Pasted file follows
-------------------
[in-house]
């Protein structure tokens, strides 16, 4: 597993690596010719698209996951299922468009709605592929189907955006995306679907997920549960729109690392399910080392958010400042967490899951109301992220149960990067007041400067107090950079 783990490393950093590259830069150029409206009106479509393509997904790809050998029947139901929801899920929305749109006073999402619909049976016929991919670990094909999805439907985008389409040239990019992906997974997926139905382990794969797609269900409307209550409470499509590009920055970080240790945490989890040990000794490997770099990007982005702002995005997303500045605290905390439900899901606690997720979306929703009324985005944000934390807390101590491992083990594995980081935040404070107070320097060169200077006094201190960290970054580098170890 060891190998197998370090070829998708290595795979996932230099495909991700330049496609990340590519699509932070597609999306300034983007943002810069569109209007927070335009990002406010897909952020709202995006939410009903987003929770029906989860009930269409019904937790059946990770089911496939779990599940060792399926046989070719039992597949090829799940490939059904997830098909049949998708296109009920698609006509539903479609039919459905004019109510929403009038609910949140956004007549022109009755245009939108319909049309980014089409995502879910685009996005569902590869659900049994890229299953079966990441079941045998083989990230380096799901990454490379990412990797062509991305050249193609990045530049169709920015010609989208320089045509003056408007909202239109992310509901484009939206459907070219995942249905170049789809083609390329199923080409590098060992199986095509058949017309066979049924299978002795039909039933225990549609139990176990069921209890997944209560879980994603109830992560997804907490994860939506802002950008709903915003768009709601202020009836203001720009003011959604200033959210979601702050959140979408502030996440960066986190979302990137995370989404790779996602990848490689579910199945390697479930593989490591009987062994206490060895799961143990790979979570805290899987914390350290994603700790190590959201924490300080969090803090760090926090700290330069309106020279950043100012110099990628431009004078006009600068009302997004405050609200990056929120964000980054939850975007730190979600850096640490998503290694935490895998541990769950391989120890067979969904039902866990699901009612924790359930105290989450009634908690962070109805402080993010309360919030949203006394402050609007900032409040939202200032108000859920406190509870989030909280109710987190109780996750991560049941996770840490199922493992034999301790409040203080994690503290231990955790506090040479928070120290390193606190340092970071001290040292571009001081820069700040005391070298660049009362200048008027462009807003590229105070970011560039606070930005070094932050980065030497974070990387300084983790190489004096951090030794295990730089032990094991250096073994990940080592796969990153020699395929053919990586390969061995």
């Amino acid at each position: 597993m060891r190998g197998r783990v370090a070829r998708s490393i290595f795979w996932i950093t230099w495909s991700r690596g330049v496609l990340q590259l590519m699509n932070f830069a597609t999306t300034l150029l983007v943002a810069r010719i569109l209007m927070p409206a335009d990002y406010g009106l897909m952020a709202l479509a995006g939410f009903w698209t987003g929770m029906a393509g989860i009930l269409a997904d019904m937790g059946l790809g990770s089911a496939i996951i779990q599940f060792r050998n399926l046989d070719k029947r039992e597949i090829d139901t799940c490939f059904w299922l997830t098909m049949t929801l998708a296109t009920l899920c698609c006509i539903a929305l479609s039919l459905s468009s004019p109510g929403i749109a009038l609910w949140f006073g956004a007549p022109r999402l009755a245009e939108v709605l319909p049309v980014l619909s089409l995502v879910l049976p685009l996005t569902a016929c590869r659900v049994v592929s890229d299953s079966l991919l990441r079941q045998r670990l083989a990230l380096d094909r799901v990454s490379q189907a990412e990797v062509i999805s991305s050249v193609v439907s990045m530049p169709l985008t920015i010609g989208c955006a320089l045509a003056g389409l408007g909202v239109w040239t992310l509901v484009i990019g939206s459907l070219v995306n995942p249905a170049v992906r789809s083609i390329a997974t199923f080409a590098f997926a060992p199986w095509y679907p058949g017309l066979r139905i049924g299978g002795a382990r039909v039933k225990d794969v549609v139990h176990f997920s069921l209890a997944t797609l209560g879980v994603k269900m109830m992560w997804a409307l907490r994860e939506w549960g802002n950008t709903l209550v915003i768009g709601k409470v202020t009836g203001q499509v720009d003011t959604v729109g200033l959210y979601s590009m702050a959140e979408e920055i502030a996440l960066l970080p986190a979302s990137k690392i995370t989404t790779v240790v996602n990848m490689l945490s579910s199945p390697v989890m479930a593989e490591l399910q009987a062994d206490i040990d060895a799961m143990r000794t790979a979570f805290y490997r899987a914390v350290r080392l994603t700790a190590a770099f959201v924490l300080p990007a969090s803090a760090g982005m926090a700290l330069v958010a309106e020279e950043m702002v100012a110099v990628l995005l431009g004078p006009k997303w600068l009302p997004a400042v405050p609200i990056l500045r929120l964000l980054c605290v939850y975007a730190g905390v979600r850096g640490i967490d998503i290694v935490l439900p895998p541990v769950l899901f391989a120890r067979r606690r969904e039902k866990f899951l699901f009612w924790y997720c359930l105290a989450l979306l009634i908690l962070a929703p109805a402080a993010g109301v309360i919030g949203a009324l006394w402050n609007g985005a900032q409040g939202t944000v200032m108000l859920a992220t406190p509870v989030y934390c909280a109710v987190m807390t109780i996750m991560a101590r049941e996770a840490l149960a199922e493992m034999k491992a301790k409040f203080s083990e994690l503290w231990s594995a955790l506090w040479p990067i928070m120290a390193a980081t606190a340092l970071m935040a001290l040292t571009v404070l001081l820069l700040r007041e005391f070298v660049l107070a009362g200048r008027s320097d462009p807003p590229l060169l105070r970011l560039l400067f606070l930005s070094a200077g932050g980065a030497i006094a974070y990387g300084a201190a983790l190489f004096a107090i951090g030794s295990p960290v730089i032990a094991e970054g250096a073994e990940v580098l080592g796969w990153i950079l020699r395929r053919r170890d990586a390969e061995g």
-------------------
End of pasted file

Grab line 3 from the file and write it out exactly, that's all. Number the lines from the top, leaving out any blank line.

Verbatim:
């Amino acid at each position: 597993m060891r190998g197998r783990v370090a070829r998708s490393i290595f795979w996932i950093t230099w495909s991700r690596g330049v496609l990340q590259l590519m699509n932070f830069a597609t999306t300034l150029l983007v943002a810069r010719i569109l209007m927070p409206a335009d990002y406010g009106l897909m952020a709202l479509a995006g939410f009903w698209t987003g929770m029906a393509g989860i009930l269409a997904d019904m937790g059946l790809g990770s089911a496939i996951i779990q599940f060792r050998n399926l046989d070719k029947r039992e597949i090829d139901t799940c490939f059904w299922l997830t098909m049949t929801l998708a296109t009920l899920c698609c006509i539903a929305l479609s039919l459905s468009s004019p109510g929403i749109a009038l609910w949140f006073g956004a007549p022109r999402l009755a245009e939108v709605l319909p049309v980014l619909s089409l995502v879910l049976p685009l996005t569902a016929c590869r659900v049994v592929s890229d299953s079966l991919l990441r079941q045998r670990l083989a990230l380096d094909r799901v990454s490379q189907a990412e990797v062509i999805s991305s050249v193609v439907s990045m530049p169709l985008t920015i010609g989208c955006a320089l045509a003056g389409l408007g909202v239109w040239t992310l509901v484009i990019g939206s459907l070219v995306n995942p249905a170049v992906r789809s083609i390329a997974t199923f080409a590098f997926a060992p199986w095509y679907p058949g017309l066979r139905i049924g299978g002795a382990r039909v039933k225990d794969v549609v139990h176990f997920s069921l209890a997944t797609l209560g879980v994603k269900m109830m992560w997804a409307l907490r994860e939506w549960g802002n950008t709903l209550v915003i768009g709601k409470v202020t009836g203001q499509v720009d003011t959604v729109g200033l959210y979601s590009m702050a959140e979408e920055i502030a996440l960066l970080p986190a979302s990137k690392i995370t989404t790779v240790v996602n990848m490689l945490s579910s199945p390697v989890m479930a593989e490591l399910q009987a062994d206490i040990d060895a799961m143990r000794t790979a979570f805290y490997r899987a914390v350290r080392l994603t700790a190590a770099f959201v924490l300080p990007a969090s803090a760090g982005m926090a700290l330069v958010a309106e020279e950043m702002v100012a110099v990628l995005l431009g004078p006009k997303w600068l009302p997004a400042v405050p609200i990056l500045r929120l964000l980054c605290v939850y975007a730190g905390v979600r850096g640490i967490d998503i290694v935490l439900p895998p541990v769950l899901f391989a120890r067979r606690r969904e039902k866990f899951l699901f009612w924790y997720c359930l105290a989450l979306l009634i908690l962070a929703p109805a402080a993010g109301v309360i919030g949203a009324l006394w402050n609007g985005a900032q409040g939202t944000v200032m108000l859920a992220t406190p509870v989030y934390c909280a109710v987190m807390t109780i996750m991560a101590r049941e996770a840490l149960a199922e493992m034999k491992a301790k409040f203080s083990e994690l503290w231990s594995a955790l506090w040479p990067i928070m120290a390193a980081t606190a340092l970071m935040a001290l040292t571009v404070l001081l820069l700040r007041e005391f070298v660049l107070a009362g200048r008027s320097d462009p807003p590229l060169l105070r970011l560039l400067f606070l930005s070094a200077g932050g980065a030497i006094a974070y990387g300084a201190a983790l190489f004096a107090i951090g030794s295990p960290v730089i032990a094991e970054g250096a073994e990940v580098l080592g796969w990153i950079l020699r395929r053919r170890d990586a390969e061995g």